Flock I.D. Practices… and Ten New Chicks!

amy elizabethamy elizabeth|TBN Ranch

Peaches & Rose, the oldest members in an existing flock of 18. Each bird wears a brightly colored I.D. leg band so I can keep track of age, breed, color, sex, and where they originated from. Otherwise, alike breeds of same color can often look the same.
Each hen’s broodiness is recorded as well, because unfortunately not all hens are good Moms. It’s important to know which hens will not only be be loyal to their clutch of fertile eggs, but which ones can also be trusted to care for the chicks when they hatch.
As an example, these two hens are both broody on a regular basis, only the one on the right will stay on her eggs until they hatch. The bird on the left perhaps has good intentions, but gets bored with the idea of being a Mom and sometimes abandons the nest after a week or so.

Silkie Hens 111015Knowing who’s who in an immediate situation means a quick and convenient solution. So I better get busy…  today there are 10 more birds to add to the chart!

New Babies!

Mille Fleurs 111415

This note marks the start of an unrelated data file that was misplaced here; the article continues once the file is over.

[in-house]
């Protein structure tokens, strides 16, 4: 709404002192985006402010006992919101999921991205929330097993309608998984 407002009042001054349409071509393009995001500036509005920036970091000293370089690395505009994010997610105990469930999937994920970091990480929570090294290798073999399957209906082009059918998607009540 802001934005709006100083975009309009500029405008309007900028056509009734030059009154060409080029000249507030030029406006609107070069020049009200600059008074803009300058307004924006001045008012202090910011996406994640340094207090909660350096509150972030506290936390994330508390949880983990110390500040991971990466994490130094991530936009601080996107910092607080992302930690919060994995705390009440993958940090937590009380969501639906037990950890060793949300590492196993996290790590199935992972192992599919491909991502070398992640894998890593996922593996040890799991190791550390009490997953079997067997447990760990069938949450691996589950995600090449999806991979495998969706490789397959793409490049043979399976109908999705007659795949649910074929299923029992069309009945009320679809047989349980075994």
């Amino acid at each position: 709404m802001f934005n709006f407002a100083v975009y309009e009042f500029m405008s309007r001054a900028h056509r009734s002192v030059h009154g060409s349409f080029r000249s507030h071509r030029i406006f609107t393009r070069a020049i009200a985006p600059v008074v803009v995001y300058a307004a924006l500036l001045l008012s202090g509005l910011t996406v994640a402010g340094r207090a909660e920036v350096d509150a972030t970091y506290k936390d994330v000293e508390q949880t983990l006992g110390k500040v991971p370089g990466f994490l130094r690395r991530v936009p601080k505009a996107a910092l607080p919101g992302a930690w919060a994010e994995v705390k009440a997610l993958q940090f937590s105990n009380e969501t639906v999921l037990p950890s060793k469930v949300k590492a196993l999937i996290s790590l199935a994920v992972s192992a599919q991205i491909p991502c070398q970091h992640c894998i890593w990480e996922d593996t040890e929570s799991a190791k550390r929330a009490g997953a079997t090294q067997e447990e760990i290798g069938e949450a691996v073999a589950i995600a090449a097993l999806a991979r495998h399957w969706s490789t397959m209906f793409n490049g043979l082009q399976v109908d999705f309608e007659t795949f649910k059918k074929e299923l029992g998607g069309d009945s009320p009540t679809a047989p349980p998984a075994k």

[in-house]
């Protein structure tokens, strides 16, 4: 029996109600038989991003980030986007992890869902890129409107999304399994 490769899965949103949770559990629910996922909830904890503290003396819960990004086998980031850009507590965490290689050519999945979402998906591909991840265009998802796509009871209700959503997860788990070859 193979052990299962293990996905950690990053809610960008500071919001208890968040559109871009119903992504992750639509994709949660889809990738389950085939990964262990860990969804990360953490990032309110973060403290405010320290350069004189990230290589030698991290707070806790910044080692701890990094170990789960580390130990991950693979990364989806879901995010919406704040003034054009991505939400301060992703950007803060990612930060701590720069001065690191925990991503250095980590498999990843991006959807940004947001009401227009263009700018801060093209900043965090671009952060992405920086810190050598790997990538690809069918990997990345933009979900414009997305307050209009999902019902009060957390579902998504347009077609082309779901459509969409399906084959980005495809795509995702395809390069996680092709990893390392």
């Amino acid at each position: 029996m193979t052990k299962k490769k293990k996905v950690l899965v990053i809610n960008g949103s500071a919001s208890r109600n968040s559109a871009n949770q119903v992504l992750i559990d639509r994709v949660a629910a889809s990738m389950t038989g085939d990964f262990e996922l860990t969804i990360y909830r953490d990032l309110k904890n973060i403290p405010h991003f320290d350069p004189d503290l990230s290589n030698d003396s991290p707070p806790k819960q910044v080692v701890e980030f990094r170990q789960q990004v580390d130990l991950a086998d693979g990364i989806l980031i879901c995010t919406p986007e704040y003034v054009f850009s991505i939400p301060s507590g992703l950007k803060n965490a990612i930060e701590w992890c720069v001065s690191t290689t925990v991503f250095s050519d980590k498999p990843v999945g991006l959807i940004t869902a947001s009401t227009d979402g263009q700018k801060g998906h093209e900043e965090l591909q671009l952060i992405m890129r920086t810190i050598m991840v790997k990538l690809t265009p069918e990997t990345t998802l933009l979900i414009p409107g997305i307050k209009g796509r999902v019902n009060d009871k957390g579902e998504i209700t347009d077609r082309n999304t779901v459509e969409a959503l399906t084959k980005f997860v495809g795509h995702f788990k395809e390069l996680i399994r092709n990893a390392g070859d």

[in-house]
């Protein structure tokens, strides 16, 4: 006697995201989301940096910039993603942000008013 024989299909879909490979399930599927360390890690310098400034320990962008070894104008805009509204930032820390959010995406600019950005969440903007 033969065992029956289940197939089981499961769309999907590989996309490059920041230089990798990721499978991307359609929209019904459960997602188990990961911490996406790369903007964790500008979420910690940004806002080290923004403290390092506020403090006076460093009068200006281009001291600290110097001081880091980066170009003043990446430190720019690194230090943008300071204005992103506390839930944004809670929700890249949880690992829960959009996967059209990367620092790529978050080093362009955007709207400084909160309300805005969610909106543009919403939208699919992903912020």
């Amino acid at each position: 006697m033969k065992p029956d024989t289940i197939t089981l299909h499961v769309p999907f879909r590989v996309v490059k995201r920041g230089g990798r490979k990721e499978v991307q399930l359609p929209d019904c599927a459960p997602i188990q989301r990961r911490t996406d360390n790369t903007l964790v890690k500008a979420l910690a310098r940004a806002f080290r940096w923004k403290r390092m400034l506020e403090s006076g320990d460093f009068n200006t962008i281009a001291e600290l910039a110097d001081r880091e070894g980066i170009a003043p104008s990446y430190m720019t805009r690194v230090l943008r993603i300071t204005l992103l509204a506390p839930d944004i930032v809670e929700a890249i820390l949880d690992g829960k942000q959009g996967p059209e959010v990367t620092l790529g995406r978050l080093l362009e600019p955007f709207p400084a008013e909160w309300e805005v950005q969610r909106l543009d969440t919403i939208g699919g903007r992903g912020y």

Mille Fleur d'uccle Bantam Chicken HenAbout the Mille Fleur D’Uccle
Source: Cackle Hatchery

The D’uccles Bantam Chickens are a true bantam and have no standard size of them. This D’Uccle Bantam chicken has (booted) feather legs, full beards and muffs.  A great show bird and admitted into the American Poultry Standard of Perfection in 1996 (self blue) 1965 (Porcelain) 1914 (Mille Fleur).   There is a long history of breeding this poultry in Germany, Belgium and England.  Continue Reading

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About tbnranch

amy elizabeth, writer, author. Lives in the northeastern reaches of the Sonoran Desert on a small hobby farm. Raises laying hens.
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